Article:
Breast Cancer Drugs:
A Cautionary Note

Letter to the Editor
Copyright 1998 Dow Jones & Co., Inc.
Wall Street Journal (May 13, 1998)

Your April 20 page-one article "New Drugs Give Cause for Hope in Fight Against Breast Cancer" overstates the significance of preliminary unpublished results of clinical trials involving Tamoxifen and Evista. These drugs are neither new nor revolutionary. Tamoxifen has been around for more than 25 years and Evista has been in preclinical and clinical trials for more than five years. No one who follows breast-cancer research should be surprised that these drugs might result in decreased breast cancer among a high-risk population. What we don't know, however, is whether the purported improvement is attributable to treatment of "occult" (as yet undetectable) breast cancer, or whether these drugs are actually working as a preventative. Moreover, many breast cancers are not sensitive to estrogen and therefore are indifferent to these hormonal treatments.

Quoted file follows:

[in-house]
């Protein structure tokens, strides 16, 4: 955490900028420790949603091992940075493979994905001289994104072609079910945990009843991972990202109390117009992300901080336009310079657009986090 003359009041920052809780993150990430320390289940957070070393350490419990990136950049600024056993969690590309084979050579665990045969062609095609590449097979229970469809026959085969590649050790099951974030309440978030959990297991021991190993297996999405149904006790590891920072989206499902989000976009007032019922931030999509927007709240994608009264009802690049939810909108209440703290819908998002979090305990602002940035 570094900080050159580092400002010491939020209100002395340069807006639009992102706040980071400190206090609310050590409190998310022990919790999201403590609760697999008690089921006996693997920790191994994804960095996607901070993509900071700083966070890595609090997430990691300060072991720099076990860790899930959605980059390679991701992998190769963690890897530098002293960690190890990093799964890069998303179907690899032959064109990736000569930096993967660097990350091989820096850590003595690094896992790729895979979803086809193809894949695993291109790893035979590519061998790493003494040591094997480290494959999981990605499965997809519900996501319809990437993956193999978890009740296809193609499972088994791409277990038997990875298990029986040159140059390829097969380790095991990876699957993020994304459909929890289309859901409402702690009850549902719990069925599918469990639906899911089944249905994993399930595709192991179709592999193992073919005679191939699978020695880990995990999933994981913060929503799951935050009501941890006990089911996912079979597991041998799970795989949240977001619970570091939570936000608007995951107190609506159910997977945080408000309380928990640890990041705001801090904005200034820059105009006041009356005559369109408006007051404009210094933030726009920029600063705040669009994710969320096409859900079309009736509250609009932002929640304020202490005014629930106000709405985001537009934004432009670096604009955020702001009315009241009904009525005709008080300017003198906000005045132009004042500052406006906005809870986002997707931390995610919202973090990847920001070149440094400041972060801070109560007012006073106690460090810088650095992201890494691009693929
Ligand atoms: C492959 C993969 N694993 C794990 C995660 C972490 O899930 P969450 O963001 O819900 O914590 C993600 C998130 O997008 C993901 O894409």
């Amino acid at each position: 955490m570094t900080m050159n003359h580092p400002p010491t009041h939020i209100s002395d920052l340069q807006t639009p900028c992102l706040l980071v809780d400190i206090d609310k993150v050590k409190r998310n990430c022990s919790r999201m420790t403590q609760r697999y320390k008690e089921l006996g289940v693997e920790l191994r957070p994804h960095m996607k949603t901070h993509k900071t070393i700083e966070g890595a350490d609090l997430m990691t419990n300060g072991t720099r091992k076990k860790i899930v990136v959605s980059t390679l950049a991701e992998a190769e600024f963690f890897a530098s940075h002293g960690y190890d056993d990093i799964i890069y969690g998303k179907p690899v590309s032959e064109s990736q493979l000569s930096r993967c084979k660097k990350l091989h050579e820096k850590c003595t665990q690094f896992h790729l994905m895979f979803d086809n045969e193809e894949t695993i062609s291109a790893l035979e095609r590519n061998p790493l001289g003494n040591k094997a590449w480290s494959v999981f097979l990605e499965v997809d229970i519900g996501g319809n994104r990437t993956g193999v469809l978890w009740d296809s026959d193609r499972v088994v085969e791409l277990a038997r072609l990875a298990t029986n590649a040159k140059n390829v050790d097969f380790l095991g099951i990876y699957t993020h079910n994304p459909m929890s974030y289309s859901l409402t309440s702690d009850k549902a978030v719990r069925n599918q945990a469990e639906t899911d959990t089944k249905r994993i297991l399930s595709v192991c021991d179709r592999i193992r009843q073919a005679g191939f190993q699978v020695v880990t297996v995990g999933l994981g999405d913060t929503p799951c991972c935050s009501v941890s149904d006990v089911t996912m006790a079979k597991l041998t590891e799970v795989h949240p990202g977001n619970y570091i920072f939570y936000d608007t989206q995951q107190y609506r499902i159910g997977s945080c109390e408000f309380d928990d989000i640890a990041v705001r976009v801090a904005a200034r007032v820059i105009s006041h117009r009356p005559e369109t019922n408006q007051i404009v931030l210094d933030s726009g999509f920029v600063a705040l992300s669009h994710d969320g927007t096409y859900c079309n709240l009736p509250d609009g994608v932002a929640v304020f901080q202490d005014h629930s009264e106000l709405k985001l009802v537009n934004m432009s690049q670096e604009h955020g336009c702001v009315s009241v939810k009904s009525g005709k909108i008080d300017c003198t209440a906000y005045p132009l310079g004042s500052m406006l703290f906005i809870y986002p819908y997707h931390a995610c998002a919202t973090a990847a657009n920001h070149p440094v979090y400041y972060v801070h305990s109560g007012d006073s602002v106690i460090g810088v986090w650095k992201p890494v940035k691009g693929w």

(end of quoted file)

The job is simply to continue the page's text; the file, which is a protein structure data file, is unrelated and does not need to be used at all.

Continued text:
The latest Evista "news" also causes concern, because of the suggestion that this hormonal agent, about which relatively little is known, might be used in otherwise healthy woman. The risks of long-term use of this drug are untested, and it should not be viewed as a panacea by women concerned about the very real risk of developing breast cancer.

In any event, these drugs are not the answer to the search for a cure for breast cancer. Even if more aggressive use of known drugs results in a decrease in today's astronomical rates of breast cancer, we still don't know how to cure or prevent the disease in the majority of people. The "news" does not mean that a new plateau in treatment has been reached. Rather, it is a triumph of old news, and one which leaves these survivors feeling frustrated, angered and frightened.

Ann E. Fonfa
Carol E. Hochberg
New York

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